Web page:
Psychedelic drug includes the major hallucinogens, including tryptamine-based compounds like LSD, and phenethylamine-based compounds like mescaline and 2C-B. Many of the tryptamines and phenethylamines cause surprisingly comparable things, despite their different chemical structure. However, most users report that the two families have subjectively different qualities in the "feel" of the experience, which are difficult to describe. At lower doses, these include sensory alterations, such as the warping of surfaces, shape suggestibility, and color variations. Users often report intense colors that they have not previously experienced, and repetitive geometric shapes are common. Advanced doses frequently cause deep and fundamental modifications of sensory perception, such as synesthesia or the experience of additional spatial or temporal dimensions. Some compounds, such as 2C-B, have extremely tight "dose curves", meaning the difference between a non-event and an overwhelming disconnection from reality can be very slight. There can be extremely considerable variations between the drugs. For instance, 5-MeO-DMT is an extremely potent psychedelic substance that is made from specific plants and toads. rarely produces the visual effects typical of other psychedelics. Some drugs, such as the ?-Carbonizes, produce very different effects from the more standard types of psychedelics.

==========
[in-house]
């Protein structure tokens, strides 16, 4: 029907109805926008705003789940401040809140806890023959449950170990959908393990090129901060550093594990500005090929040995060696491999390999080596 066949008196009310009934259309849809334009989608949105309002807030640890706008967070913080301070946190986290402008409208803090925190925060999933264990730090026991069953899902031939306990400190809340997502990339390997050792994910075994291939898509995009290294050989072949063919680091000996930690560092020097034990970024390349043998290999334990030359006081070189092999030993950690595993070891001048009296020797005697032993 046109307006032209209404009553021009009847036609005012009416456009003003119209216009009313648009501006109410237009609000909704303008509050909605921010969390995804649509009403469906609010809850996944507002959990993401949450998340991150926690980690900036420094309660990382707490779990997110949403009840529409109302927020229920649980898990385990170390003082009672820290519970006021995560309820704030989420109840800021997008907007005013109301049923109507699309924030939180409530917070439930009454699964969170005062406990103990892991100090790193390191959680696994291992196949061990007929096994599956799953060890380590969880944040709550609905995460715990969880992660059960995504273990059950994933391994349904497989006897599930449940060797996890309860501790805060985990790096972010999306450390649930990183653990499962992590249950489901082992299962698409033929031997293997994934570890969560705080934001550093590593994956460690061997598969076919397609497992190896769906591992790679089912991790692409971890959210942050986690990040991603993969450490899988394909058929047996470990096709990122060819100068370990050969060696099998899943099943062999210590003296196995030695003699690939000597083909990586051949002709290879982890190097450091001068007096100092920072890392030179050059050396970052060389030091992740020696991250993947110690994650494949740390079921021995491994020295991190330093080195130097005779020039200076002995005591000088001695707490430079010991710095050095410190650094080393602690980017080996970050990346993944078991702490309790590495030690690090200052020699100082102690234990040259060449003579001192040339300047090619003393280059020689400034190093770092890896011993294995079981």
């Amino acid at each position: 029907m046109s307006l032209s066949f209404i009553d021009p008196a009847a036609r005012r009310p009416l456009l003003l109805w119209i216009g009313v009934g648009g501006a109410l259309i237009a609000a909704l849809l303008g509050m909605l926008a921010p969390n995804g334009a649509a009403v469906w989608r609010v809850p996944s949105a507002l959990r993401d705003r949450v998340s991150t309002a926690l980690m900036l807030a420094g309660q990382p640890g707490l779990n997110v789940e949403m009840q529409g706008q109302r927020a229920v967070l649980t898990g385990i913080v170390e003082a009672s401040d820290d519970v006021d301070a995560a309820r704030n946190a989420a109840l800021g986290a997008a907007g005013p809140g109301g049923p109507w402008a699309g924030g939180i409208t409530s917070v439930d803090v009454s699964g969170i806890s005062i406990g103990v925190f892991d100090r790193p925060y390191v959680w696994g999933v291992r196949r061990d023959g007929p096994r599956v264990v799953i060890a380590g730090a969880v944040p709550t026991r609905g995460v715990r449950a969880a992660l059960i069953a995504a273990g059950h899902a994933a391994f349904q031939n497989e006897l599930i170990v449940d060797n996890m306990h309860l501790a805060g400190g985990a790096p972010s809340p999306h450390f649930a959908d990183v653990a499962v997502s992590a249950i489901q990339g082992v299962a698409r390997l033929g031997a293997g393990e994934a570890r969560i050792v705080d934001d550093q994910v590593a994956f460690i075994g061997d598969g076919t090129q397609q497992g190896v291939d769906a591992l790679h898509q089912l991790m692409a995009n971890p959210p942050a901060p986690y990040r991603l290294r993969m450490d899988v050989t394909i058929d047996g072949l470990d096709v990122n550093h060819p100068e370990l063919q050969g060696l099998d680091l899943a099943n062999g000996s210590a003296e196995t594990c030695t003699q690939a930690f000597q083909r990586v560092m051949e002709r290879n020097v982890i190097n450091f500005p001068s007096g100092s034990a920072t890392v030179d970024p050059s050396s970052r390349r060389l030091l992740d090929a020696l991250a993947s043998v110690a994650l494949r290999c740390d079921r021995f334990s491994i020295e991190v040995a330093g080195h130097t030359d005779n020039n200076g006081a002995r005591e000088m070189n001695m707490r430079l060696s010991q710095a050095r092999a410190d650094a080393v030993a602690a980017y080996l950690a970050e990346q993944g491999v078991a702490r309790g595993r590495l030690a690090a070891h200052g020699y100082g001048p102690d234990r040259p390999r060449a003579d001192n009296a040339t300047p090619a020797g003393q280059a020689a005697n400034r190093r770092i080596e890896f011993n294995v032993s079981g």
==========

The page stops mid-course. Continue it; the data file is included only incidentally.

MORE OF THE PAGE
The other psychedelic drug the cannabinoid Tetrahydrocannabinol (THC) and related compounds are capable of activating the brain's endocannabinoid system. Some effects may include a general change in consciousness, mild euphoria, feelings of general well-being, relaxation or stress reduction, enhanced recollection of episodic memory, increased sensuality, increased awareness of sensation, creative or philosophical thinking, disruption of linear memory, paranoia, agitation, and anxiety, potentiation of other psychedelics, and increased awareness of patterns and color. They are more similar to the above categories as dose increases. This is why a lot of people need to go to drug rehab centers so that they can successfully go through addiction treatment. Another thing that is very important in this whole process is actually choosing the right drug rehab program for the individual.
Where Can I Find a Psychedelic Drugs Treatment?
There are several places where you can find help for psychedelic drugs addiction in Canada. There are different settings such as residential, outpatient, etc. Is a detox needed? Alternatively, you might want a drug rehab center in order to help with psychedelic drugs addiction. One of our counselors can do an assessment and give you the best option for psychedelic drugs programs for you or someone you love. Let us help you.
Works Cited: http://en.wikipedia.org/